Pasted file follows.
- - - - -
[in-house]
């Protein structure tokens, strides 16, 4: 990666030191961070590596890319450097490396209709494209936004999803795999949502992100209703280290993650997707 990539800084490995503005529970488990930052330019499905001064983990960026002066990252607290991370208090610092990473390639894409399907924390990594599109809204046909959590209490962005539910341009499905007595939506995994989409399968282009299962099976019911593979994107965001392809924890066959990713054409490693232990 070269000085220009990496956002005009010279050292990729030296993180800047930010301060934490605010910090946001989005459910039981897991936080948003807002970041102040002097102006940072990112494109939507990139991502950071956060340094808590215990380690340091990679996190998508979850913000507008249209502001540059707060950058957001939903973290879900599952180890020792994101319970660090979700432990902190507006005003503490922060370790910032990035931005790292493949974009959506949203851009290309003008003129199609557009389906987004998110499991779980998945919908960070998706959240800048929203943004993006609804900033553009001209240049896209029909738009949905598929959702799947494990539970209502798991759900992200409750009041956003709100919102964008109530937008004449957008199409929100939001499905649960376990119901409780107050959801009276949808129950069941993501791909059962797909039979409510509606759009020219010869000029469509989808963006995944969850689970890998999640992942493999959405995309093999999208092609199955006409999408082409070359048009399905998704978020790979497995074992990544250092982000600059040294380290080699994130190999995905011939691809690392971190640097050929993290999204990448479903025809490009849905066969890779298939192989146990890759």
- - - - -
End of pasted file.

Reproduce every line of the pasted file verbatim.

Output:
[in-house]
């Protein structure tokens, strides 16, 4: 990666030191961070590596890319450097490396209709494209936004999803795999949502992100209703280290993650997707 990539800084490995503005529970488990930052330019499905001064983990960026002066990252607290991370208090610092990473390639894409399907924390990594599109809204046909959590209490962005539910341009499905007595939506995994989409399968282009299962099976019911593979994107965001392809924890066959990713054409490693232990 070269000085220009990496956002005009010279050292990729030296993180800047930010301060934490605010910090946001989005459910039981897991936080948003807002970041102040002097102006940072990112494109939507990139991502950071956060340094808590215990380690340091990679996190998508979850913000507008249209502001540059707060950058957001939903973290879900599952180890020792994101319970660090979700432990902190507006005003503490922060370790910032990035931005790292493949974009959506949203851009290309003008003129199609557009389906987004998110499991779980998945919908960070998706959240800048929203943004993006609804900033553009001209240049896209029909738009949905598929959702799947494990539970209502798991759900992200409750009041956003709100919102964008109530937008004449957008199409929100939001499905649960376990119901409780107050959801009276949808129950069941993501791909059962797909039979409510509606759009020219010869000029469509989808963006995944969850689970890998999640992942493999959405995309093999999208092609199955006409999408082409070359048009399905998704978020790979497995074992990544250092982000600059040294380290080699994130190999995905011939691809690392971190640097050929993290999204990448479903025809490009849905066969890779298939192989146990890759």